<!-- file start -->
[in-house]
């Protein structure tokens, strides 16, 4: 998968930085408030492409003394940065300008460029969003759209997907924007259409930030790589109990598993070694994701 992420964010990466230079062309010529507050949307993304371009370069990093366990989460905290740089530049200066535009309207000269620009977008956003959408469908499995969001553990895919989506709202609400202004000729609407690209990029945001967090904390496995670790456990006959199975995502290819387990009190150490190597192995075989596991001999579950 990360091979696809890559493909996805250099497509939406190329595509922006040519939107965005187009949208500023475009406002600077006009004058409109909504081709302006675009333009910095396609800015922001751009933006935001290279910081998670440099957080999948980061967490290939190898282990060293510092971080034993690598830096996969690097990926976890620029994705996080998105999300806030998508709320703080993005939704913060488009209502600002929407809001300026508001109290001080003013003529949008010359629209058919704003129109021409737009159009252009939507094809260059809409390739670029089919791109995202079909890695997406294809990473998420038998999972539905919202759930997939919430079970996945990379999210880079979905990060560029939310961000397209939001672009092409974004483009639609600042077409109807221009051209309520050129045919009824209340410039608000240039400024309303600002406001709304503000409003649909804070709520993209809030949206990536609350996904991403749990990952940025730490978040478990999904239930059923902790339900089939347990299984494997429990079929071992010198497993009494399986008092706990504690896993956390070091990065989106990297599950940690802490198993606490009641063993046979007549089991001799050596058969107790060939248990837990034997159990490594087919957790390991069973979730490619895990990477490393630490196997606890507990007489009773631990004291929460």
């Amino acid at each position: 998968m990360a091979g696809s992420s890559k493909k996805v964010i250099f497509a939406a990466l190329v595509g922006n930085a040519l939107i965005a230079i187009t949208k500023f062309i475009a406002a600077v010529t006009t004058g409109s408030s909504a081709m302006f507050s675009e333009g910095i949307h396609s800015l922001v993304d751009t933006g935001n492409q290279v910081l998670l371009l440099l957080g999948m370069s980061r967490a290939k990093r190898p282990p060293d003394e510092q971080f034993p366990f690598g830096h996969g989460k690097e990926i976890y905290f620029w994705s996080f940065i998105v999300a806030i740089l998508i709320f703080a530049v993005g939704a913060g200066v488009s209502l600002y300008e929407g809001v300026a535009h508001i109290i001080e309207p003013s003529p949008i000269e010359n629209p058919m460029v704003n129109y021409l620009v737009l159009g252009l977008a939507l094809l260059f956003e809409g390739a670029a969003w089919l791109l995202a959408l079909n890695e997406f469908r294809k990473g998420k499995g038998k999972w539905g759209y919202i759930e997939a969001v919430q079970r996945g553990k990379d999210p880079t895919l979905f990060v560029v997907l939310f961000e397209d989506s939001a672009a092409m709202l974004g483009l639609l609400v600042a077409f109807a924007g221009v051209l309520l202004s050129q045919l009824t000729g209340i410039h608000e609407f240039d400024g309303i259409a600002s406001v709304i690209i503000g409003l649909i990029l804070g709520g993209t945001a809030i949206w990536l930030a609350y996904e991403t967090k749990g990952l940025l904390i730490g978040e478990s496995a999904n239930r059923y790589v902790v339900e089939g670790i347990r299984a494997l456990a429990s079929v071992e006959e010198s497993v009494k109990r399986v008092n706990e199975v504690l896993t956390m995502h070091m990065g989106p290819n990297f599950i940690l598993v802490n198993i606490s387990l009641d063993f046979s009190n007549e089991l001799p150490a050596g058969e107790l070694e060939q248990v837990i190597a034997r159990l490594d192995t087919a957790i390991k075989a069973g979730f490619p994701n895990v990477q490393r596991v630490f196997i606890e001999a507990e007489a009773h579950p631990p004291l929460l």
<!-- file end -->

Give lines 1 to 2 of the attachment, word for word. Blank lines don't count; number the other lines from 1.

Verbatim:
[in-house]
């Protein structure tokens, strides 16, 4: 998968930085408030492409003394940065300008460029969003759209997907924007259409930030790589109990598993070694994701 992420964010990466230079062309010529507050949307993304371009370069990093366990989460905290740089530049200066535009309207000269620009977008956003959408469908499995969001553990895919989506709202609400202004000729609407690209990029945001967090904390496995670790456990006959199975995502290819387990009190150490190597192995075989596991001999579950 990360091979696809890559493909996805250099497509939406190329595509922006040519939107965005187009949208500023475009406002600077006009004058409109909504081709302006675009333009910095396609800015922001751009933006935001290279910081998670440099957080999948980061967490290939190898282990060293510092971080034993690598830096996969690097990926976890620029994705996080998105999300806030998508709320703080993005939704913060488009209502600002929407809001300026508001109290001080003013003529949008010359629209058919704003129109021409737009159009252009939507094809260059809409390739670029089919791109995202079909890695997406294809990473998420038998999972539905919202759930997939919430079970996945990379999210880079979905990060560029939310961000397209939001672009092409974004483009639609600042077409109807221009051209309520050129045919009824209340410039608000240039400024309303600002406001709304503000409003649909804070709520993209809030949206990536609350996904991403749990990952940025730490978040478990999904239930059923902790339900089939347990299984494997429990079929071992010198497993009494399986008092706990504690896993956390070091990065989106990297599950940690802490198993606490009641063993046979007549089991001799050596058969107790060939248990837990034997159990490594087919957790390991069973979730490619895990990477490393630490196997606890507990007489009773631990004291929460």